Perhaps justice will have her way in the end and the continuous perversion of the law by corrupt people in high places will one day end. Nevertheless, this period serves as an important lesson in history for this country.
We must always be ready to stand up for what is right if the actions of our leaders threaten the very fabric of what is right, fair, just and lawful. We must not take anything at face value just because a politician says it is okay. No matter how popular he or she is, they are politicians and will play the popularity card to blind us to what is actually happening. Be prepared to look beyond the words and see if they actions reflect the words. And if not, always stand up and say so.
If we are to be honest, we must say that we, the citizens of this country, allowed our nation to be brought to its knees by a group of money-grubbing, power-hungry politicians because we chose to look the other way and pretend that all was okay until we were down to eating dust while they continued to live the high life, diverting our attention with trivia while robbing us blind on the other side.
If this country is to reverse the downward spiral of destruction we are in, this government must do more than preach rhetoric. It must start to give teeth to the enforcement arms of the State. It must look back to the example of people like Yakasa and Tondop and their men who sacrificed their careers for this nation and start turning to them and other like-minded people and put them into positions where they can do the most good for this nation. Give these original corruption fighters the platforms they require to clean up the mess within the institutions of State and we will go miles.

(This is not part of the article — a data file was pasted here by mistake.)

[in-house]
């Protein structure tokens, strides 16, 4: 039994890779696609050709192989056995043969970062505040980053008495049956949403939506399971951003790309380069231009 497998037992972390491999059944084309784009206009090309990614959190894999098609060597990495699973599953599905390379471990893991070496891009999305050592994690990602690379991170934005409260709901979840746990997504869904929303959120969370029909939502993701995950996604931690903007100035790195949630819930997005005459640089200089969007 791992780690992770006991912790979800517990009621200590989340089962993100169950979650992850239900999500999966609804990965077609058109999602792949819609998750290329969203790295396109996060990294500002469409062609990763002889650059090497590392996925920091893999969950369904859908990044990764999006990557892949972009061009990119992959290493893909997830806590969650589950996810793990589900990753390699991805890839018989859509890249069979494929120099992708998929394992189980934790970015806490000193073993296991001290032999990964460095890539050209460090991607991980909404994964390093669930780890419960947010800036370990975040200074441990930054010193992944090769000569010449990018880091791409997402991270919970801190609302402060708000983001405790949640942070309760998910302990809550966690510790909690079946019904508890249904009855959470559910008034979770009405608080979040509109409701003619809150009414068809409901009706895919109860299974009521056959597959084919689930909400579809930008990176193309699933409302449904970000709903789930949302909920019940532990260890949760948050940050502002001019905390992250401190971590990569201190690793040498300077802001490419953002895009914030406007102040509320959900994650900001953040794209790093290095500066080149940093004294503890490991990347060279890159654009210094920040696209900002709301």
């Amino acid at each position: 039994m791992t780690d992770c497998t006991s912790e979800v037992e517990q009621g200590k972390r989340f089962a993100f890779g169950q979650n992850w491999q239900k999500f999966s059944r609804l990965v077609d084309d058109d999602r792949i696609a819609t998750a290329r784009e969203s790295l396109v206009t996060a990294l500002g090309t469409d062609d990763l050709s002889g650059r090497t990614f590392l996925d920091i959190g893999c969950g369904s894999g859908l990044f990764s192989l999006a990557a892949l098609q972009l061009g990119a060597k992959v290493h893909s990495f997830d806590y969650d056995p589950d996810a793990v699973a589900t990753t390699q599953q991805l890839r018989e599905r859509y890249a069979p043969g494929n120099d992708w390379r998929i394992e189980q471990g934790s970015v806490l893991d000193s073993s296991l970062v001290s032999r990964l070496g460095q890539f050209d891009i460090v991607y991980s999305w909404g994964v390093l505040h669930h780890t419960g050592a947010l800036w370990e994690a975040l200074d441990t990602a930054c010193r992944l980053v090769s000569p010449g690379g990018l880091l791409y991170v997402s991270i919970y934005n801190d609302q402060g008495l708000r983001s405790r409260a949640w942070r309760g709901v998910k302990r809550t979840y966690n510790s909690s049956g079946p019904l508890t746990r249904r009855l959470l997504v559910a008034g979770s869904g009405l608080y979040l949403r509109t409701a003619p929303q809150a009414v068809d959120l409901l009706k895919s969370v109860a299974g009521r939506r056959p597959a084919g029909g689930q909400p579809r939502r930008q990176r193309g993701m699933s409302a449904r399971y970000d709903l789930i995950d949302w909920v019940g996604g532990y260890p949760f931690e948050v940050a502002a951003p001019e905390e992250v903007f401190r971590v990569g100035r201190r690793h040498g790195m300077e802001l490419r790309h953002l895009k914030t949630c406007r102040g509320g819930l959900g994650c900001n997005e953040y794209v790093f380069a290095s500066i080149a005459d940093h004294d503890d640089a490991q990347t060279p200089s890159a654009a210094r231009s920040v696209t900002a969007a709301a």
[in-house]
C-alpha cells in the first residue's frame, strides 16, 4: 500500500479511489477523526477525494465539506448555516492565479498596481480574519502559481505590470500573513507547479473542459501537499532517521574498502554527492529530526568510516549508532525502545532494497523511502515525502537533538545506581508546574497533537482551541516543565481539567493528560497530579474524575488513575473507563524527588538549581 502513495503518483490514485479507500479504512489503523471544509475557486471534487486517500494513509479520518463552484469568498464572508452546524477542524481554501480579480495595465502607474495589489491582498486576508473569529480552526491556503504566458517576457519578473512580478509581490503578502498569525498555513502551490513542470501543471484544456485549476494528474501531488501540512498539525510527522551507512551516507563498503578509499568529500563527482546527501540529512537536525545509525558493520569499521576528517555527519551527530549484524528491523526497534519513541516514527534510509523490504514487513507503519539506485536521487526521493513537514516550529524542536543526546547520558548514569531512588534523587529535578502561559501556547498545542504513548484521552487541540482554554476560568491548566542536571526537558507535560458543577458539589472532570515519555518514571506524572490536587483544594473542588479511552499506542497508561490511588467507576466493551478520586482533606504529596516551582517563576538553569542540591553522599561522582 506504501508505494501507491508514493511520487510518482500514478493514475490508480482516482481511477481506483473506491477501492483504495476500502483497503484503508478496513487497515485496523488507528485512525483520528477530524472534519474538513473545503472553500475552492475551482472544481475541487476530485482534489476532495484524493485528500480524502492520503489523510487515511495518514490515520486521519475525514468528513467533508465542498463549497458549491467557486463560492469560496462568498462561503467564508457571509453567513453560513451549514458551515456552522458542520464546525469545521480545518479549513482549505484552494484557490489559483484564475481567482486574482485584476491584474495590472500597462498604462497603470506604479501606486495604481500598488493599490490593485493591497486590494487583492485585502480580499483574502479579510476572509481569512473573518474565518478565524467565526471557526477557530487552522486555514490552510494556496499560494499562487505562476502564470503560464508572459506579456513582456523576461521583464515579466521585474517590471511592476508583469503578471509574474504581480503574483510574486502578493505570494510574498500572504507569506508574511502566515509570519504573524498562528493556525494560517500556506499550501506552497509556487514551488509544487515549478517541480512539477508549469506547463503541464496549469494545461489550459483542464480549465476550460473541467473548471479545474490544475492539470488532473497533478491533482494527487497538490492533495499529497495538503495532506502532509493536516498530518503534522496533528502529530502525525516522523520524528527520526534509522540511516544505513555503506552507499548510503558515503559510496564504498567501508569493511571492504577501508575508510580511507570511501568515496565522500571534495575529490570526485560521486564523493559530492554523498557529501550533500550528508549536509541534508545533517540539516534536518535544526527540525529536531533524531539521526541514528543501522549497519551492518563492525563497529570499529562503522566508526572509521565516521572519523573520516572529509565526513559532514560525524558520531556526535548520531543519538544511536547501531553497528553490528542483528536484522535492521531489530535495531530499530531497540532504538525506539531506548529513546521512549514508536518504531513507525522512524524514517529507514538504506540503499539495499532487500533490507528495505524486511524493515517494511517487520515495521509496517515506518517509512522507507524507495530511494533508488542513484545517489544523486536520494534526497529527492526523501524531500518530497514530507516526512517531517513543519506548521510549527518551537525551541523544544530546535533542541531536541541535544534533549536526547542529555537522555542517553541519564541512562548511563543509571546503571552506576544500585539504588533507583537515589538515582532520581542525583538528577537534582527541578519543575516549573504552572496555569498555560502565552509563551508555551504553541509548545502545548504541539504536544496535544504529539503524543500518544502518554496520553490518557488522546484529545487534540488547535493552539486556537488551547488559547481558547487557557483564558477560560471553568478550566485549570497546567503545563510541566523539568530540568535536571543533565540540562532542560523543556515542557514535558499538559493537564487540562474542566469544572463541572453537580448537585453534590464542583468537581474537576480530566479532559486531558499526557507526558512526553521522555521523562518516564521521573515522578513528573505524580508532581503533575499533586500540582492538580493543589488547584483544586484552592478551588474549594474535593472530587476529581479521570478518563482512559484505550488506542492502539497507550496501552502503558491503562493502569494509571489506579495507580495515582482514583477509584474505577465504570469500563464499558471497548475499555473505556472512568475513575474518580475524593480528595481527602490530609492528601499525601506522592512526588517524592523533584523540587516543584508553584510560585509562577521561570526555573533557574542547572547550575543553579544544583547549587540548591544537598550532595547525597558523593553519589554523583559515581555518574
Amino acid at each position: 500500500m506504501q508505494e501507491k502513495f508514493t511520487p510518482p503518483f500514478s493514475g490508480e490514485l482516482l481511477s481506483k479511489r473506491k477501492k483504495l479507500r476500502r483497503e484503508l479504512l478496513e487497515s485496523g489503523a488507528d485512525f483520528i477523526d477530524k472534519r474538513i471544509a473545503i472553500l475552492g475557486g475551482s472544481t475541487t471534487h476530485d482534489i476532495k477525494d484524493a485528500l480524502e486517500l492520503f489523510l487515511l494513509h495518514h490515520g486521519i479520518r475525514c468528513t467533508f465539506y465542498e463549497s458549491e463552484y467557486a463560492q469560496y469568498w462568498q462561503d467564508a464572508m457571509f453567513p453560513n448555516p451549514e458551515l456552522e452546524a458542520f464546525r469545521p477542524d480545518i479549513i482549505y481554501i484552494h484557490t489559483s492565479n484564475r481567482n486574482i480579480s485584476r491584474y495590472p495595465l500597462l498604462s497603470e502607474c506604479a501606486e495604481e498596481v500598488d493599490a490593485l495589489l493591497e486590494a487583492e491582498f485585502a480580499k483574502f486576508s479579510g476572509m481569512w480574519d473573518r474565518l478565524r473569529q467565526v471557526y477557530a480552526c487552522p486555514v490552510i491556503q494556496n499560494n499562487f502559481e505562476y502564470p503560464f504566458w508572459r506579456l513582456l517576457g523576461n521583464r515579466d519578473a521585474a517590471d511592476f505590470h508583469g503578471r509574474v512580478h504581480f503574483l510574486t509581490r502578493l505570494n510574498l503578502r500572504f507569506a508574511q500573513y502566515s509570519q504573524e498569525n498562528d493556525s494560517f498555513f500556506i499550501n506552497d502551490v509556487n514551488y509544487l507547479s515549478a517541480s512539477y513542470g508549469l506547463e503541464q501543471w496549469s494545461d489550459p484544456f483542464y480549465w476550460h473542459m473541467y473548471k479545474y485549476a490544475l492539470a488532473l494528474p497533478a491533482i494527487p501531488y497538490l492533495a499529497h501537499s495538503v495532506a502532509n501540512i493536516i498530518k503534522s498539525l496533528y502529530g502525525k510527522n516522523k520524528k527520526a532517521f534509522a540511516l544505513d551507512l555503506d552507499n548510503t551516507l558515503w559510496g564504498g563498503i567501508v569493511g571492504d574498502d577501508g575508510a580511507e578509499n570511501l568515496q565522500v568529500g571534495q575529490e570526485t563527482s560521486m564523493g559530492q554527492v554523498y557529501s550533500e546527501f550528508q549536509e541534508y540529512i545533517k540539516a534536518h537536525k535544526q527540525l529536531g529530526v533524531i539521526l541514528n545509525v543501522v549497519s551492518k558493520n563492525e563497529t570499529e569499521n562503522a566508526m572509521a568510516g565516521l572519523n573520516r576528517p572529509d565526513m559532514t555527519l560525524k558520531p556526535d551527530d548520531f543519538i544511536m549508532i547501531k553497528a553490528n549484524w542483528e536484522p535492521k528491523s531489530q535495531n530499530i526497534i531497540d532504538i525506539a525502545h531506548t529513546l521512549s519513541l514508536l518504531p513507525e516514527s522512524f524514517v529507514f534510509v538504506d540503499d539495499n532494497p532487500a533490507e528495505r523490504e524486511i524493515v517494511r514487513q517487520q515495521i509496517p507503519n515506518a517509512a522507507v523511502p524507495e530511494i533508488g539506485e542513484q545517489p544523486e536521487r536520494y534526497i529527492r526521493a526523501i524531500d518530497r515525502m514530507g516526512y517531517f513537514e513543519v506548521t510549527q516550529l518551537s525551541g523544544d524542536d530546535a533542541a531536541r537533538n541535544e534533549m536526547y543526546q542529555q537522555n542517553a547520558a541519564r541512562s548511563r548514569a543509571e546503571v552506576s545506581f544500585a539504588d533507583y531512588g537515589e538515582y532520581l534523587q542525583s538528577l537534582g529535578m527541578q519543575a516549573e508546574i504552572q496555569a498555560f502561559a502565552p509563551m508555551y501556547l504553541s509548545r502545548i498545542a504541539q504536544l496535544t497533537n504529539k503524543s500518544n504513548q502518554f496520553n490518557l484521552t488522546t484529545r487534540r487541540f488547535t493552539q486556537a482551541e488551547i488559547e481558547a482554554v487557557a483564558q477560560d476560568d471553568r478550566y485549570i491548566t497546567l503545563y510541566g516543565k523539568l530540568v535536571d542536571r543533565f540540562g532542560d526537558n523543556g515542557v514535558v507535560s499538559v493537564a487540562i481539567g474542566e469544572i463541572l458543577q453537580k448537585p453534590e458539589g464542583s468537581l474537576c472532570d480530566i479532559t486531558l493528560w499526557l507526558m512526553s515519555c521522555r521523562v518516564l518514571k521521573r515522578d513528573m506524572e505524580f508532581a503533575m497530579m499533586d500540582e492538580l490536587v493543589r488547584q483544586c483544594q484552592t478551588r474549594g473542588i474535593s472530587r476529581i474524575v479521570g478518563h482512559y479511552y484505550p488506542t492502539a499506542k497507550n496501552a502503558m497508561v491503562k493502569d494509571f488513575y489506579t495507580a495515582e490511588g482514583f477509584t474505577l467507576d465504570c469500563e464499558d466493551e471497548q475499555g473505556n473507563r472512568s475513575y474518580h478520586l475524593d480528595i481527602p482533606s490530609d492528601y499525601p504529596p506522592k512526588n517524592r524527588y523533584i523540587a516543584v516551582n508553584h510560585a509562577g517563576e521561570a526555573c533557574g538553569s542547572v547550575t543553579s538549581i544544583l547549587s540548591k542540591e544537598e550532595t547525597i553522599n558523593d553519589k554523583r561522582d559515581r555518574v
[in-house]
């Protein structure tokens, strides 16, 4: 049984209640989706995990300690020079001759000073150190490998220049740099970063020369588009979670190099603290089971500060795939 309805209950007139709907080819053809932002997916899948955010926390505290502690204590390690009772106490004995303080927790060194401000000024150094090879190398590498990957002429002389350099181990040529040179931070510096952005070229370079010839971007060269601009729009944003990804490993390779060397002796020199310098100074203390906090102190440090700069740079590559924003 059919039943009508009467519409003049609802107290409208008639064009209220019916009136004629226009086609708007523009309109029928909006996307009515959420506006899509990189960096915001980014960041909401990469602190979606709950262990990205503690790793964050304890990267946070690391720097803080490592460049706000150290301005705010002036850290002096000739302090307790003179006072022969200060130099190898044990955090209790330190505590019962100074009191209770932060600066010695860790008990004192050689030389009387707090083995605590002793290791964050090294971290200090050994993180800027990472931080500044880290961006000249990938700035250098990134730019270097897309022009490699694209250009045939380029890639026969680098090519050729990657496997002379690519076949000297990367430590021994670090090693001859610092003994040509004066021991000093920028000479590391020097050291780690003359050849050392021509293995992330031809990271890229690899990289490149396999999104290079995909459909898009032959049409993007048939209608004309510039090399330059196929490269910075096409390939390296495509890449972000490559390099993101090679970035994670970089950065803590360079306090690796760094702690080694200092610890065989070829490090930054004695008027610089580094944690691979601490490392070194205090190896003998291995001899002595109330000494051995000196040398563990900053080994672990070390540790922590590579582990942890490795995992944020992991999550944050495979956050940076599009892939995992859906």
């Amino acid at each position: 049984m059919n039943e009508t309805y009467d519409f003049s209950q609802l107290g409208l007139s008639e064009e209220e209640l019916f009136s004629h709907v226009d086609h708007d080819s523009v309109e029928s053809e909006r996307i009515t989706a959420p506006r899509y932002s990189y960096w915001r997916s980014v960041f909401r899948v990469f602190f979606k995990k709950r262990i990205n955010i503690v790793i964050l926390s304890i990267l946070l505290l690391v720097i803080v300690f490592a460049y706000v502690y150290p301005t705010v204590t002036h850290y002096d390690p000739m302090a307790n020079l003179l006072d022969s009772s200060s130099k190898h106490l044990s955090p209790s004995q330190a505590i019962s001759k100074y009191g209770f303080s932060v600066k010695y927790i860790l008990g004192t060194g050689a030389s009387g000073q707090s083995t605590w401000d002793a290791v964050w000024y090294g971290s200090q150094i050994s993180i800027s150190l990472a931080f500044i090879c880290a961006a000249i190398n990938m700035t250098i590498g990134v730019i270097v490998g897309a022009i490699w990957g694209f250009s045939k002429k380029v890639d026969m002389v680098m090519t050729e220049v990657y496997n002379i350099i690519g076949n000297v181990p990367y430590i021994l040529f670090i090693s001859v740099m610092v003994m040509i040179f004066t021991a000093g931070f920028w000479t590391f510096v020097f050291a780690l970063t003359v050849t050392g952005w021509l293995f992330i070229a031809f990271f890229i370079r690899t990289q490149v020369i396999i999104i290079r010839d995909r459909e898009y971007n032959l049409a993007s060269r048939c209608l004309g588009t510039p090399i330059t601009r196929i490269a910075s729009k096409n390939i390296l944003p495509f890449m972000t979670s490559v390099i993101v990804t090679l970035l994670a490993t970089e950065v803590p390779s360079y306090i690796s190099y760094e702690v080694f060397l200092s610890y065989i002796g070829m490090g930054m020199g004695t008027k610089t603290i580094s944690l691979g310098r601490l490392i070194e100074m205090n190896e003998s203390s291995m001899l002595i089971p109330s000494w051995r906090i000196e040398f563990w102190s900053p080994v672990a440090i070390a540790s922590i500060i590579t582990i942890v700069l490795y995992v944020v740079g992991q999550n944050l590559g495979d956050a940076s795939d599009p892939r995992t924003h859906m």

One of the best examples of men like these is Mr Sam Koim. He is doing an outstanding job at the IRC but I suspect the government would be well and truly doing this country a great service if he was placed in charge of joint enforcement team like Task Force Sweep and given carte blanche.
To conclude, I am proud to have been a member of that original team. And now, I urge the Marape government to enact its Take Back PNG, not from some nameless and faceless foreign entities but from the brink of destruction as we are so perilously close to it. Our need for those strong and upright but silent workhorses, the original corruption fighters, to pull us back from the brink has never been greater than it is now.
Long Live PNG.